Taking my example out of context, Mr. Mindeman claims Wal-Mart puts the tailor out of business. My tailor is a supplier who prospers by selling coats to Wal-Mart. Granted: Wal-Mart does influence the closing of small businesses whose value proposition cannot compete. That is the “creative destruction” of a free market. You can’t sell slide rules when an electronic calculator can be had for less than a buck (but think how many more people could be employed crunching numbers if we still used slide rules?). There is a limited market for people willing pay $200 for a coat when they can get the same quality coat for $180. That is how wealth is created and purchasing power increases.

I’ll end this discussion acknowledging the valid moral point that Mr. Mindeman attempts to disguise as economic principle – the creative destruction inherent in a free market system does cause real pain to real people (this severe recesion, however, has more to do with government policy than creative destruction). If we elect not to pass a stimulus package, if we let market work, people will lose their homes to foreclosure, companies will go out of business and people will lose their jobs. People will suffer. And although facilitating a market-based recovery is the economically sound way to combat the recession and, considering secondary effects, the right way to minimize the pain, leaving the discussion at that begs the moral question of dealing with real-life victims of the recession and errant government policy.

The strategy of a trillion-dollar government stimulus only disguises the people problem; it does not solve it. The opportunity cost of pumping a trillion dollars into the economy to prevent some people from suffering is that many more jobs will be lost or prevented from coming into being at the same time inflation lowers purchasing power and the quality of life – even for those people who directly benefit from the stimulus package.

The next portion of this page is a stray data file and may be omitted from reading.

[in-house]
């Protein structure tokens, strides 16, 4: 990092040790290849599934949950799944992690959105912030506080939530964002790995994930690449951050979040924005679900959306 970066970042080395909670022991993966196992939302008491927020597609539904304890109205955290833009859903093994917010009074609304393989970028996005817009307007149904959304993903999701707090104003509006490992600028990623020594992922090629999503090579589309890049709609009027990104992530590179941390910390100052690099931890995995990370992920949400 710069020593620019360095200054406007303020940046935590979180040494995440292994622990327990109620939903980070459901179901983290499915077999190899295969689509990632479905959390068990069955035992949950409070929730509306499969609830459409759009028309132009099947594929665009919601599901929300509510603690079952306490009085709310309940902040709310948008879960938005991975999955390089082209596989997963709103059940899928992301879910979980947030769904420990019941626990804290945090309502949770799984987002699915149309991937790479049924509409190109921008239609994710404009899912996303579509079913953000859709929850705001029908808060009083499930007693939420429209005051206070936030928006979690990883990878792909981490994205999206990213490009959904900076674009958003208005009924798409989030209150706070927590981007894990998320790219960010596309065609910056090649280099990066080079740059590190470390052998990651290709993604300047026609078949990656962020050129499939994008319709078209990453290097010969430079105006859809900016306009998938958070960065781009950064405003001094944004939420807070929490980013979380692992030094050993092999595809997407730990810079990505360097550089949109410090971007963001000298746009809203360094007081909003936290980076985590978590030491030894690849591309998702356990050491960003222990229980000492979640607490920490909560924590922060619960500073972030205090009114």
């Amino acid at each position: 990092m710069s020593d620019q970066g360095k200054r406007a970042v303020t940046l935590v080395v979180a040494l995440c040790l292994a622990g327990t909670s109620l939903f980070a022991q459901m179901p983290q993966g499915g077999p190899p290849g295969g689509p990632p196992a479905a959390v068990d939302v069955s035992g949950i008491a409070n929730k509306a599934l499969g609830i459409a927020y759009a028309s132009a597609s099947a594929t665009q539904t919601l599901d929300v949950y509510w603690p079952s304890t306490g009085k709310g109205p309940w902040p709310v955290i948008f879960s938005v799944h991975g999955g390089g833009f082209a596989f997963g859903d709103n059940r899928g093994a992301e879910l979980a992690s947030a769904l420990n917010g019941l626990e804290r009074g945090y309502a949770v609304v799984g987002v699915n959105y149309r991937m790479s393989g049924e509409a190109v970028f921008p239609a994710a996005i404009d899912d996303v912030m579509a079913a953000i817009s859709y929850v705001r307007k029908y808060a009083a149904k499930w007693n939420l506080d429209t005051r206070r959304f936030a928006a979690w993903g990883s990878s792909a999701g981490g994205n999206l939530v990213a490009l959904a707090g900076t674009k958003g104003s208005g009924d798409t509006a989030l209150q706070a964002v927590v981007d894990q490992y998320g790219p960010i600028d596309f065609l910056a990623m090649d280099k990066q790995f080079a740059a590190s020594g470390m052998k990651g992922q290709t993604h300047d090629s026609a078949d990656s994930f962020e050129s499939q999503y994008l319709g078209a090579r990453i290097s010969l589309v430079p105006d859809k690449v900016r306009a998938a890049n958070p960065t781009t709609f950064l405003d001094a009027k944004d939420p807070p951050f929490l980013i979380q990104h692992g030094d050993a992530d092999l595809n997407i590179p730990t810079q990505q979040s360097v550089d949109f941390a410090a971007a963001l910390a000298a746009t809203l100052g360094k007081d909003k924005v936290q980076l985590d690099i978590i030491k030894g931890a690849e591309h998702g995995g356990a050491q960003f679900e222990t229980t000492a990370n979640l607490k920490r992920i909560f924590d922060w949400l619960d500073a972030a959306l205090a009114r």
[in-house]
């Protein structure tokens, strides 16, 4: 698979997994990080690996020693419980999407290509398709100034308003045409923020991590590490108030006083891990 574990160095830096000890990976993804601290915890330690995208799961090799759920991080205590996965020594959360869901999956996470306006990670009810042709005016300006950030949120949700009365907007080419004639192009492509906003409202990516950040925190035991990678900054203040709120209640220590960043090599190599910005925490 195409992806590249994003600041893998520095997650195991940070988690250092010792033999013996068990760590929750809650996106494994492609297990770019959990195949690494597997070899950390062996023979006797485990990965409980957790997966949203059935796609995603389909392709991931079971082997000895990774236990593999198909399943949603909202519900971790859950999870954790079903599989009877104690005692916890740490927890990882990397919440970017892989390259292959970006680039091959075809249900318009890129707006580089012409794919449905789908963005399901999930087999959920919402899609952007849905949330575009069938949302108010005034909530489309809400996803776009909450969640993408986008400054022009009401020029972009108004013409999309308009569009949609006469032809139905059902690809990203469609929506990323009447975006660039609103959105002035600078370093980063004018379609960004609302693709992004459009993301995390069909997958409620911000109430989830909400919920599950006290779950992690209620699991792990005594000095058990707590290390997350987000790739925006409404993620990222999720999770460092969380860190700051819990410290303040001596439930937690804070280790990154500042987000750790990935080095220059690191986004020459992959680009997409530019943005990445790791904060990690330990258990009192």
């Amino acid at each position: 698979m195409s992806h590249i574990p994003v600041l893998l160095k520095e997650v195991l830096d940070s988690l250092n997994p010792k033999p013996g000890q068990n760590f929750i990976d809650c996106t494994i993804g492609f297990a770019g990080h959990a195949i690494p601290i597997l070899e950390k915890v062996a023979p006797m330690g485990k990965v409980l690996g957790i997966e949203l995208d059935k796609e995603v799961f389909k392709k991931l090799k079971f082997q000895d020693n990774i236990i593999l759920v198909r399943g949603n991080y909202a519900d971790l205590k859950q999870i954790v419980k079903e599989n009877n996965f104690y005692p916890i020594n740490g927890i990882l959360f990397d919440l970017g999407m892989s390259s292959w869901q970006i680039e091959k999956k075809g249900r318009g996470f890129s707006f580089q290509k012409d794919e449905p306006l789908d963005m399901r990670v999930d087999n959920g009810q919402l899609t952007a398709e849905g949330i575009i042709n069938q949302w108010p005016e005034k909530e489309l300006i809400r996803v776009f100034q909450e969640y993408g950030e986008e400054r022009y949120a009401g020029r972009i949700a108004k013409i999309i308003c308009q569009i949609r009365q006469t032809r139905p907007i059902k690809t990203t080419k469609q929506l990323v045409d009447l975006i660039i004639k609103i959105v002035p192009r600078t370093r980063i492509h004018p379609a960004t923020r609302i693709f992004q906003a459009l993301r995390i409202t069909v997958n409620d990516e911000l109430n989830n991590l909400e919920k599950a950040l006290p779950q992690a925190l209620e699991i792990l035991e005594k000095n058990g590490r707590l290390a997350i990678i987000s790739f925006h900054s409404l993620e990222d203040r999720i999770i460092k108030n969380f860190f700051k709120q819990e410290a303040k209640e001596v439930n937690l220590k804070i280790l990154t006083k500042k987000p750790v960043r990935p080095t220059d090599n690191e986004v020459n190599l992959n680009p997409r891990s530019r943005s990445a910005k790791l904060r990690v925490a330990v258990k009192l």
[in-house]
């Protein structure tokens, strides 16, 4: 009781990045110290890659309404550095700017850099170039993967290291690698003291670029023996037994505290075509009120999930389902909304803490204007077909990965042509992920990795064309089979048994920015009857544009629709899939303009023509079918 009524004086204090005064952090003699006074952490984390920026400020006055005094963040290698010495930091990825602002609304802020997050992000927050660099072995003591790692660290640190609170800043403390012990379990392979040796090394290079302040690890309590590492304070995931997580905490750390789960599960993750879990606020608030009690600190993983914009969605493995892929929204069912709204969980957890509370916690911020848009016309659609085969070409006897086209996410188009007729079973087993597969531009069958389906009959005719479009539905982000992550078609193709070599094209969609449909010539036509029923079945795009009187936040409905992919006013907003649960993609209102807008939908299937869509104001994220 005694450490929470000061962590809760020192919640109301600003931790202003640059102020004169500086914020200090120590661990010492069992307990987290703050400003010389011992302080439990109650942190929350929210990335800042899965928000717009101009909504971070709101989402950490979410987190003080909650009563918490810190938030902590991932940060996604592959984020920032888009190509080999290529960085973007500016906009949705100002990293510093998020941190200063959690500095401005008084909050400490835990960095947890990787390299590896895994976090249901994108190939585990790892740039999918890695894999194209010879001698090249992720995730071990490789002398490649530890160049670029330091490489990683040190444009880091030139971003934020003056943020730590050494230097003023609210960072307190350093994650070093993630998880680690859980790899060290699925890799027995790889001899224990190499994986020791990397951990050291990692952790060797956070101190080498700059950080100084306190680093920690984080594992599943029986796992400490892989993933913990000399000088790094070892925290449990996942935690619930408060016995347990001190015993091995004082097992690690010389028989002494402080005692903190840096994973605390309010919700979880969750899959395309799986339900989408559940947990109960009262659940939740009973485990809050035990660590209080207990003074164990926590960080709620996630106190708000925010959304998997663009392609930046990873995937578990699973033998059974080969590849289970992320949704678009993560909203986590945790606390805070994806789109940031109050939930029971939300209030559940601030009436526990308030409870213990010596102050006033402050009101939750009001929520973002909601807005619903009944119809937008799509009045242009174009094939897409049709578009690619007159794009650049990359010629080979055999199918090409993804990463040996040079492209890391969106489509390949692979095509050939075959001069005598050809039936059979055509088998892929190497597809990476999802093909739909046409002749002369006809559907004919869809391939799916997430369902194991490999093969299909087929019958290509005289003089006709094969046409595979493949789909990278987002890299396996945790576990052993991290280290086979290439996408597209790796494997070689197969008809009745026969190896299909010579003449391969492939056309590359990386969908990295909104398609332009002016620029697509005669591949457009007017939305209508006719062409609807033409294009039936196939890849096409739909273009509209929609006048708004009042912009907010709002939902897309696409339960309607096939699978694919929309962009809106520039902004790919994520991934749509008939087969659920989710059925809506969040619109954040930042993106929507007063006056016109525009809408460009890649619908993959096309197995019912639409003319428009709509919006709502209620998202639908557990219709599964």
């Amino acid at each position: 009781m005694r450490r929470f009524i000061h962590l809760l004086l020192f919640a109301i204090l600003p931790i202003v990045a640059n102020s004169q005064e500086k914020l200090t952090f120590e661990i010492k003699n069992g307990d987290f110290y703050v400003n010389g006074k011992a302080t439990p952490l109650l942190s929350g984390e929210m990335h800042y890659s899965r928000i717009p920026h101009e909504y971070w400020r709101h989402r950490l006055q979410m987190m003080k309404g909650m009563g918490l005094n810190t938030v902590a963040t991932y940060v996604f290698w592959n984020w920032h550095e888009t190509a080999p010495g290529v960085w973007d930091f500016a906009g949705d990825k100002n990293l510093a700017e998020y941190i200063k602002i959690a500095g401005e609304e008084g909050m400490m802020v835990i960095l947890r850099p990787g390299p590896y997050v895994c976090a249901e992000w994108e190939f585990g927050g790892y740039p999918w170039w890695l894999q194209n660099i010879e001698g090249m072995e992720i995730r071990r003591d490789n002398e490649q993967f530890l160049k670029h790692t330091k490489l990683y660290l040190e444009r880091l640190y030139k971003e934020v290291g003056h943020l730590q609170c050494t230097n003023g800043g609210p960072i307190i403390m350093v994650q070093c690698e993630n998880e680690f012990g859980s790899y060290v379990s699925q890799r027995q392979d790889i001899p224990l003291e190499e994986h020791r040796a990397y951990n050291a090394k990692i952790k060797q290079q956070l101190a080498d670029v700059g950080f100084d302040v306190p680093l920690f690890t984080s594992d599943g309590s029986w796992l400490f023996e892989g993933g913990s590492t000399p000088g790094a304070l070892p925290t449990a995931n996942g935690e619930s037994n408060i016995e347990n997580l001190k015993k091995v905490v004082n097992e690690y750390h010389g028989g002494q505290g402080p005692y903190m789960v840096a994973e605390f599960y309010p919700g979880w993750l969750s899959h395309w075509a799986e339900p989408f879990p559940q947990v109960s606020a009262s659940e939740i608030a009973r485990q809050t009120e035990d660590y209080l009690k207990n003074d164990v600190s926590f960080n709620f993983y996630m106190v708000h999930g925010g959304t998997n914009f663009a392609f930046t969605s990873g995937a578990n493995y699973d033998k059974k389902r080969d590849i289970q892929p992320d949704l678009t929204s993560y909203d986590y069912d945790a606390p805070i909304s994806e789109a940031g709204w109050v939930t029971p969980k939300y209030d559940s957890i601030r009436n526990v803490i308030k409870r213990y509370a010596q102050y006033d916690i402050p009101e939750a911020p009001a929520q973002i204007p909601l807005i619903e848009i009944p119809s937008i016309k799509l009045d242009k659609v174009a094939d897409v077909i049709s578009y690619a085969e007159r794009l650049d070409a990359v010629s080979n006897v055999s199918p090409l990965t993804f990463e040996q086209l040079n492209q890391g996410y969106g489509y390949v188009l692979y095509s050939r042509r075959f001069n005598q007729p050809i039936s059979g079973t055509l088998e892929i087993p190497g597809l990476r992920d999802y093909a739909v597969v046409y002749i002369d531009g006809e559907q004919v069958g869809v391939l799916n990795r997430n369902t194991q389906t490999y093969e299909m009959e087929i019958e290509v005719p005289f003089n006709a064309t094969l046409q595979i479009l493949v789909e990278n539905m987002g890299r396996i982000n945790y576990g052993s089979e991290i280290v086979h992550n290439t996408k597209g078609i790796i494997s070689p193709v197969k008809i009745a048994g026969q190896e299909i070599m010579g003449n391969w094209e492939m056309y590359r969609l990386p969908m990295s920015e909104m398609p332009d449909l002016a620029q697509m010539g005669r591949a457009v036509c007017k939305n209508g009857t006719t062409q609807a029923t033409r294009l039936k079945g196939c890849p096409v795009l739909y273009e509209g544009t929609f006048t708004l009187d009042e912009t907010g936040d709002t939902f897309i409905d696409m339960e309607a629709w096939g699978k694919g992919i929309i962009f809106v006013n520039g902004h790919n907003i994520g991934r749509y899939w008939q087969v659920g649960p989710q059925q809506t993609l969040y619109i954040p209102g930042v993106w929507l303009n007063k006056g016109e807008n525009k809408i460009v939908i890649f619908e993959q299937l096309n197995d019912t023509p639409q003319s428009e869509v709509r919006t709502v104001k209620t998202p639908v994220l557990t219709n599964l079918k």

Instead of trying to manage our way out of painful economic situation caused by government mismanagement of the economy, better to accept the pain and deal with it directly. Instead of trying to tweak a trillion dollars worth of stimulus, let the market work. Let the economy sort itself out. Let the foreclosures happen, the companies close and the jobs be lost. Let capital and labor flow to its most effective use. AND let us practice what we preach and consider the secondary effects — the negative consequendes of that policy.

How do we deal with people who cannot immediately find a place in the new economy? Should we provide direct taxpayer assistance? Through more government programs or in the form of vouchers that enable people to participate in the market economy? Should we provide direct taxpayer assistance for job training and education? Government programs or vouchers enabling people some choice in deciding their own affairs? Should we even direct money to specific choices through housing subsidies, for example, or simply provide individual assistance at some level and allow people to make unfettered decisions about how to best rebuild their economic viability?

The moral question of dealing with creative destruction in a free market is a luxury the productivity of the free market enables us to pursue. It is not a “gift” granted by the coercive compassion of command and control government. It is fitting and proper that we consider the plight of people displaced by the current economic situation; but in doing so, we must recognize our action is primarily a moral activity, not an economic issue, and treating it as such. The stimulus package is simply, ALL things considered, a very bad idea.